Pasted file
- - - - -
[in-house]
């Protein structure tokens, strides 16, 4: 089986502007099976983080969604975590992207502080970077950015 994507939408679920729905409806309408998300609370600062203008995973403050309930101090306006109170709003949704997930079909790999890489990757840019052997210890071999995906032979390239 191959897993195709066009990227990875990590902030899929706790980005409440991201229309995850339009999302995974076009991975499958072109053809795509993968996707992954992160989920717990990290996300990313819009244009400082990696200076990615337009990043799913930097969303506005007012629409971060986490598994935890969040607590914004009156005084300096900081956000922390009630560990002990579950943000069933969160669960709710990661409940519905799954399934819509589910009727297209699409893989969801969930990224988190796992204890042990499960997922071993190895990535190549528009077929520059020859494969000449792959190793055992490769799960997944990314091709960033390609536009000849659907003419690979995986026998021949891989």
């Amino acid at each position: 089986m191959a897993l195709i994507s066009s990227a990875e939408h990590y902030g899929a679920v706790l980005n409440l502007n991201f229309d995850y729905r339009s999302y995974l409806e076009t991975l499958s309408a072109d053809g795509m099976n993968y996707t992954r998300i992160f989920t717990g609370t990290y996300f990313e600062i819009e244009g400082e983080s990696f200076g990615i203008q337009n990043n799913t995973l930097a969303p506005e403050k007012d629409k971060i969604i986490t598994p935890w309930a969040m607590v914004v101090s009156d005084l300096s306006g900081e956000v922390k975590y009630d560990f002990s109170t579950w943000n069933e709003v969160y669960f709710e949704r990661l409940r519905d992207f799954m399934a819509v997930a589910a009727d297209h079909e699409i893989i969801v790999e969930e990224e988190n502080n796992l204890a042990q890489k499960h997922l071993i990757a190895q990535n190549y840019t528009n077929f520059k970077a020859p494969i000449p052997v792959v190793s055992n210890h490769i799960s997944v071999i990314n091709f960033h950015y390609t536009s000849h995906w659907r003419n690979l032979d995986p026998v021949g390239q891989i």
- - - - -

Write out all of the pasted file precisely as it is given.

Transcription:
[in-house]
């Protein structure tokens, strides 16, 4: 089986502007099976983080969604975590992207502080970077950015 994507939408679920729905409806309408998300609370600062203008995973403050309930101090306006109170709003949704997930079909790999890489990757840019052997210890071999995906032979390239 191959897993195709066009990227990875990590902030899929706790980005409440991201229309995850339009999302995974076009991975499958072109053809795509993968996707992954992160989920717990990290996300990313819009244009400082990696200076990615337009990043799913930097969303506005007012629409971060986490598994935890969040607590914004009156005084300096900081956000922390009630560990002990579950943000069933969160669960709710990661409940519905799954399934819509589910009727297209699409893989969801969930990224988190796992204890042990499960997922071993190895990535190549528009077929520059020859494969000449792959190793055992490769799960997944990314091709960033390609536009000849659907003419690979995986026998021949891989």
């Amino acid at each position: 089986m191959a897993l195709i994507s066009s990227a990875e939408h990590y902030g899929a679920v706790l980005n409440l502007n991201f229309d995850y729905r339009s999302y995974l409806e076009t991975l499958s309408a072109d053809g795509m099976n993968y996707t992954r998300i992160f989920t717990g609370t990290y996300f990313e600062i819009e244009g400082e983080s990696f200076g990615i203008q337009n990043n799913t995973l930097a969303p506005e403050k007012d629409k971060i969604i986490t598994p935890w309930a969040m607590v914004v101090s009156d005084l300096s306006g900081e956000v922390k975590y009630d560990f002990s109170t579950w943000n069933e709003v969160y669960f709710e949704r990661l409940r519905d992207f799954m399934a819509v997930a589910a009727d297209h079909e699409i893989i969801v790999e969930e990224e988190n502080n796992l204890a042990q890489k499960h997922l071993i990757a190895q990535n190549y840019t528009n077929f520059k970077a020859p494969i000449p052997v792959v190793s055992n210890h490769i799960s997944v071999i990314n091709f960033h950015y390609t536009s000849h995906w659907r003419n690979l032979d995986p026998v021949g390239q891989i």